Year Released: 2012
Directed by: Devid O. Russell
Starring: Bradley Cooper, Jennifer Lawrence, Robert De Niro, Jacki Weaver, Chris Tucker
(R, 120 min.)
"What lies behind us and what lies before us are tiny matters compared to what lies within us." Ralph Waldo Emerson
An ode to dysfunction, almost a celebration of it, this film pulls us in even as we realize we are being artfully manipulated by all the old tricks. It is everything we love and loathe about American culture and Hollywood – coarse, crude, and comic, yet also brashly candid and even painfully introspective.
Unlike our British cohorts who are separated from us by a common language, we Americans do not celebrate a stiff upper lip. We do not hide our wounds. Instead we seem to take a perverse pleasure in tearing off the bandage, brandishing our ugly scabs for all to see.
This is an unlikely love story between two troubled souls, Pat (Bradley Cooper), a bi polar high school teacher just released from an 8 month sentence to a mental institution, and Tiffany (Jennifer Lawrence), a new widow who buries her grief in blizzard of sexual encounters.
Much of the comic energy comes from Pat and Tiffany’s irresistible urge to tell the unabashed truth immediately. After he is cautioned by his friends not to ask Tiffany about her deceased husband, almost the first words out of Pat’s mouth are, “How did Tommy die?”
Yet they bond on their shared flaws, as shown in their dinner conversation the night they meet:
Tiffany: "What meds are you on?"
Pat: "Me? None. I used to be on Lithium and Seroquel and Abilify but I don't take them anymore, no. They make me foggy and they also make me bloated."
Tiffany: "Yeah, I was on Xanax and Effexor but I agree, I wasn't as sharp so I stopped."
Pat: "You ever take Klonopin?"
Tiffany: "Klonopin, yeah!"
Pat: "What day is it?"
Tiffany: "Ha ha"
Pat: "What about Trazodone?"
Pat: "What, it flattens you out. I mean, you are done. It takes the light right out of your eyes."
Perhaps underneath all the over the top banter, though, we find a certain authenticity in these outcasts, just as we did their younger versions in last summer’s Moonrise Kingdom. In some ways their view of the world is more real than the usual hypocrisies of so-called civilized society, where we cover up our vulnerabilities with polite drivel and fixed smiles.
Like the unschooled urchin, Huckleberry Finn, or Dustin Hoffman’s autistic savant in Rain Man, Pat and Tiffany perhaps see the world more clearly. As Pat says about Tiffany,
She looks sad. She looks angry. She looks different from everyone else I know—she cannot put on that happy face others wear when they know they are being watched. She doesn’t put on a face for me, which makes me trust her somehow.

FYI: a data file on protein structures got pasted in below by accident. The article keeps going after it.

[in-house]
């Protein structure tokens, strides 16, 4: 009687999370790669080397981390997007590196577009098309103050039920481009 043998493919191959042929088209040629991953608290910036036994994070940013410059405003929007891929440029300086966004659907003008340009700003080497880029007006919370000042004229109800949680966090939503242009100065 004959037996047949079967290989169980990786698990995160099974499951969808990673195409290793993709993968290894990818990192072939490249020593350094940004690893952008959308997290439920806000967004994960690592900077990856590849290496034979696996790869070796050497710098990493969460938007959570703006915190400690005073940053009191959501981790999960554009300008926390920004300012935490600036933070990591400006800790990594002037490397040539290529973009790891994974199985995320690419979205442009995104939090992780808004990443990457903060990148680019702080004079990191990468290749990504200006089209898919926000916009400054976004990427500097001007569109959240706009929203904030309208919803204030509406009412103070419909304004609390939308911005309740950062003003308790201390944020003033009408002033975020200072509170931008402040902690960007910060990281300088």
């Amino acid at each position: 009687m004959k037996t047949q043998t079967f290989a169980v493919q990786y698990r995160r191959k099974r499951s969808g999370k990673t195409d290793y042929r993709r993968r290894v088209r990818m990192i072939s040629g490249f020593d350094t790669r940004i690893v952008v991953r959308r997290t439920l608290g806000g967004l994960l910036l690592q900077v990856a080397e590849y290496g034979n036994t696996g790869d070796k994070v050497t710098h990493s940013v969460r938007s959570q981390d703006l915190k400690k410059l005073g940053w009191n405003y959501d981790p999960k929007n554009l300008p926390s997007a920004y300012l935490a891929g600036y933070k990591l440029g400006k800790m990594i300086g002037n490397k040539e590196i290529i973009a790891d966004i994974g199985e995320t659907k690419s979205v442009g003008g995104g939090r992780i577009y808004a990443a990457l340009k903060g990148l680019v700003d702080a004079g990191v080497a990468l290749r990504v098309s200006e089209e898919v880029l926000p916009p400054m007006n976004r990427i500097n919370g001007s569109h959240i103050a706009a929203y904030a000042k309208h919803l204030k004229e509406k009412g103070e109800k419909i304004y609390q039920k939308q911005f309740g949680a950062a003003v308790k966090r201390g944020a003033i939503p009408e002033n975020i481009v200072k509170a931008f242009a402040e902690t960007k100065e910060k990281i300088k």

Perhaps we have this same reaction to Pat and Tiffany as well as his similarly flawed father, played with an infectious enthusiasm by Robert De Niro.
We know their courtship is tied together by some lies and deceptions as well as painful truths. And if we are to be objective about it, the chances for any real silver linings for these two are slim at best. This is Hollywood, though, and we cannot help but root for them. In fact, we feel obliged to.
The acorn doesn’t fall far from the tree. It may be a cliché, but we begin to realize how true it is when we meet Pat Solitano Sr., an avid Philadelphia Eagles fan, who is also a stay at home bookie. He’s a compulsive gambler, too, at least in regards to his home team. It is not such a great surprise, then, that Pat Jr. has a few issues that have landed him in a mental hospital for 8 months.
Dolores, the wife and mom who tries to keep the volatile dysfunctional men in her life from coming to blows, knows the value of the Italian tranquilizer – good homemade food, and plenty of it.
Game days for Pat Sr. are particularly edgy. He’s superstitious about everything from where the TV remotes are placed to the green sweater he must wear. Just when he is about to lose it over whether or not his son will sit next to him to bring him luck, Dolores chimes in with, “I’m making crabby cakes and homemades.”
Apparently the “homemades” are Philadelphia Italian vernacular for "from scratch" pasta. That may be a bit much for most of us, so let’s settle on the Crabby Cakes.
They can be made ahead of time and sound great for today's Super Bowl.
6 English muffins, cut in half (Thomson work best)
1 stick butter
1 jar Old English cheese spread
1 1/2 tbsp. mayonnaise
1/2 tsp. garlic powder
1/2 tsp. salt
1/4 tsp. pepper
1 (6 oz.) pkg. crabmeat, thawed & drained of imitation crab
Combine butter (softened), cheese spread and mayonnaise. Add garlic powder, salt and pepper and crab meat. Spread mixture on muffin halves and cut each half into fourths. Place on cookie sheet and freeze. When frozen place in plastic bag, keep frozen until needed. Bake at 350 degrees for 15 minutes. This recipe may be made in advance and frozen.